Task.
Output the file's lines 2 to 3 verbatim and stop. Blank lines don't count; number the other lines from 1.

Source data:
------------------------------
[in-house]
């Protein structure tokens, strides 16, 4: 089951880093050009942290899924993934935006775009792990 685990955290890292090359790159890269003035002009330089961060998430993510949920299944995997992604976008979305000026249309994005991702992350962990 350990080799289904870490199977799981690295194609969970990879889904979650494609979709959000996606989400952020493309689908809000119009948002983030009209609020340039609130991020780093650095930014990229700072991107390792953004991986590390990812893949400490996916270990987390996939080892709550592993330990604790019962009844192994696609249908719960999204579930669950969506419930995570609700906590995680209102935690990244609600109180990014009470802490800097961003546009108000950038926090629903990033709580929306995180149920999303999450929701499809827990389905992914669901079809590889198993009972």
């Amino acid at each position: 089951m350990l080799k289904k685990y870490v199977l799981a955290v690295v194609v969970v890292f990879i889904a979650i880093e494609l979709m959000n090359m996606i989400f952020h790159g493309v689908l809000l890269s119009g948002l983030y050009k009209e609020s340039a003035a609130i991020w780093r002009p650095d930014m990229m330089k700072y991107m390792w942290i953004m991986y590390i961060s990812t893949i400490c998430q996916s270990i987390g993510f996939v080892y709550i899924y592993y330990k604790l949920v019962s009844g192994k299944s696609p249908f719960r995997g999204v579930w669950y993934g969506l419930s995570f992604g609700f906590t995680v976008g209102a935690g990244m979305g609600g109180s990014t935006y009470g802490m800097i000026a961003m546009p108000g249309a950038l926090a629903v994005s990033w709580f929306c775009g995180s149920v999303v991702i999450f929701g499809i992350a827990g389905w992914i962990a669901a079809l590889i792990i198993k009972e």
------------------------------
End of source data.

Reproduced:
């Protein structure tokens, strides 16, 4: 089951880093050009942290899924993934935006775009792990 685990955290890292090359790159890269003035002009330089961060998430993510949920299944995997992604976008979305000026249309994005991702992350962990 350990080799289904870490199977799981690295194609969970990879889904979650494609979709959000996606989400952020493309689908809000119009948002983030009209609020340039609130991020780093650095930014990229700072991107390792953004991986590390990812893949400490996916270990987390996939080892709550592993330990604790019962009844192994696609249908719960999204579930669950969506419930995570609700906590995680209102935690990244609600109180990014009470802490800097961003546009108000950038926090629903990033709580929306995180149920999303999450929701499809827990389905992914669901079809590889198993009972």
């Amino acid at each position: 089951m350990l080799k289904k685990y870490v199977l799981a955290v690295v194609v969970v890292f990879i889904a979650i880093e494609l979709m959000n090359m996606i989400f952020h790159g493309v689908l809000l890269s119009g948002l983030y050009k009209e609020s340039a003035a609130i991020w780093r002009p650095d930014m990229m330089k700072y991107m390792w942290i953004m991986y590390i961060s990812t893949i400490c998430q996916s270990i987390g993510f996939v080892y709550i899924y592993y330990k604790l949920v019962s009844g192994k299944s696609p249908f719960r995997g999204v579930w669950y993934g969506l419930s995570f992604g609700f906590t995680v976008g209102a935690g990244m979305g609600g109180s990014t935006y009470g802490m800097i000026a961003m546009p108000g249309a950038l926090a629903v994005s990033w709580f929306c775009g995180s149920v999303v991702i999450f929701g499809i992350a827990g389905w992914i962990a669901a079809l590889i792990i198993k009972e």